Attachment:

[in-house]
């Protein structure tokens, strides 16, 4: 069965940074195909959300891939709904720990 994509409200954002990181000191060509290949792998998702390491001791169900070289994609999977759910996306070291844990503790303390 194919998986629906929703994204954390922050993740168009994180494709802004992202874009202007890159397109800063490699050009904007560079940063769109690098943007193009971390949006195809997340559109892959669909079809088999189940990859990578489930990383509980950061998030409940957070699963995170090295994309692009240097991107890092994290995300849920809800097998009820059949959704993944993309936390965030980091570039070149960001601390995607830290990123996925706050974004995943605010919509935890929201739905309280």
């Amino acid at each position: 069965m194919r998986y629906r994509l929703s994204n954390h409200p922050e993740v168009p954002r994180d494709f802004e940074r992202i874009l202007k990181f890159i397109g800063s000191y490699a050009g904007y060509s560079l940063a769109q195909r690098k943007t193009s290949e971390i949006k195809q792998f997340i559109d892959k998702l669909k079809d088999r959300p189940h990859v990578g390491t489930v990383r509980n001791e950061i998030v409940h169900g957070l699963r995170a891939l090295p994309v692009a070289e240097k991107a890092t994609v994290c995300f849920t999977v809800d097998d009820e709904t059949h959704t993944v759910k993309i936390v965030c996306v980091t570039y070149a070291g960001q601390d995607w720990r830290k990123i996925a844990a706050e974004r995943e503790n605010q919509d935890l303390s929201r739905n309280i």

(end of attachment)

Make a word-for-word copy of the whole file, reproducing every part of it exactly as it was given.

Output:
[in-house]
């Protein structure tokens, strides 16, 4: 069965940074195909959300891939709904720990 994509409200954002990181000191060509290949792998998702390491001791169900070289994609999977759910996306070291844990503790303390 194919998986629906929703994204954390922050993740168009994180494709802004992202874009202007890159397109800063490699050009904007560079940063769109690098943007193009971390949006195809997340559109892959669909079809088999189940990859990578489930990383509980950061998030409940957070699963995170090295994309692009240097991107890092994290995300849920809800097998009820059949959704993944993309936390965030980091570039070149960001601390995607830290990123996925706050974004995943605010919509935890929201739905309280």
């Amino acid at each position: 069965m194919r998986y629906r994509l929703s994204n954390h409200p922050e993740v168009p954002r994180d494709f802004e940074r992202i874009l202007k990181f890159i397109g800063s000191y490699a050009g904007y060509s560079l940063a769109q195909r690098k943007t193009s290949e971390i949006k195809q792998f997340i559109d892959k998702l669909k079809d088999r959300p189940h990859v990578g390491t489930v990383r509980n001791e950061i998030v409940h169900g957070l699963r995170a891939l090295p994309v692009a070289e240097k991107a890092t994609v994290c995300f849920t999977v809800d097998d009820e709904t059949h959704t993944v759910k993309i936390v965030c996306v980091t570039y070149a070291g960001q601390d995607w720990r830290k990123i996925a844990a706050e974004r995943e503790n605010q919509d935890l303390s929201r739905n309280i």